Imagine a rainforest that has more species of flora and fauna in several square kilometers than the whole of Europe; a river that carries more fresh water in 1 day than is needed by Central America in an entire year; a nature reserve crisscrossed by rivers that make the jungle a floating gallery of exotic birds and animals; and an archipelago of islands completely peopled by artists inspired by a rebel priest. You don't have to imagine; just go to southeastern Nicaragua.
The Río San Juan floats through a mini-Amazon that is the heart and lungs of Central America. Guarded jealously by the Spanish, attacked by the British, plundered by pirates, and coveted by the Costa Ricans, this area is as rich in history as it is in nature. The psychedelic colors of the jungle are captured in the naïve paintings that emanate from the Solentiname Islands on Lago de Nicaragua, a huge draw for artists, as well as bird-watchers and nature lovers. Nature reserves such as Indio-Maíz and Los Guatazos offer the opportunity to experience a genuine rainforest up close in all its jaw-dropping glory.
Tourists to this area used to be as rare as the jaguar that prowls its vine-draped interior. Now the word is out, and this isolated region is beginning to attract adventurous nature lovers. Lodges are springing up around the river fort of El Castillo, and tour companies offer bird-watching, fishing, and jungle excursions along the river. However, constant rain, muddy paths, and primitive transportation in single-propeller planes and long canoes mean there is no danger of this becoming another Costa Rica. At least, not yet.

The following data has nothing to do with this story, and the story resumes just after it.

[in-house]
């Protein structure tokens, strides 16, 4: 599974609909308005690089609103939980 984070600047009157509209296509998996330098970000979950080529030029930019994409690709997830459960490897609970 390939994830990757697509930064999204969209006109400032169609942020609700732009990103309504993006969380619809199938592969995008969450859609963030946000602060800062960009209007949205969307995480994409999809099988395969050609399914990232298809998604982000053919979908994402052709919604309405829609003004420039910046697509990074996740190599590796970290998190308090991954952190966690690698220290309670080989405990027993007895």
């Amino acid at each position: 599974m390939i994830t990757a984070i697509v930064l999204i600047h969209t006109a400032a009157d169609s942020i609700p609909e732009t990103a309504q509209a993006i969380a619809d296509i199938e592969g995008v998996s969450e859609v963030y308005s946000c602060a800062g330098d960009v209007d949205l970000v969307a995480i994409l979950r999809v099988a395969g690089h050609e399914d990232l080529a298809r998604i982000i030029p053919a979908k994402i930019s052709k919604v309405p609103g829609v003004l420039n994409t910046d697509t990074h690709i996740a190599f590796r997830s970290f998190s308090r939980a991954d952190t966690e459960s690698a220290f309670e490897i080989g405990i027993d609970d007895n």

This is a mighty river, a broad, majestic, expanse of fresh water that pours slowly out of Lago de Nicaragua towards the Atlantic Ocean 210km (130 miles) away. It passes rainforests and cattle ranches, stilted shacks on the water, and quiet river lodges. It widens in parts to 350m (1,148 ft.), and in other areas, it narrows into treacherous rapids, particularly at the 300-year-old Spanish fort of El Castillo. More than 25 rivers flow into the San Juan from the Nicaraguan and Costa Rican shorelines, and it forms the border between the two countries from El Castillo to the Atlantic estuary. Needless to say, the shoreline teems with wildlife, especially at the mammoth Indio-Maíz Biological Reserve on the Nicaraguan side. The ghost town of Greytown lies at the end, as does its rebranded and relocated sister town San Juan del Norte.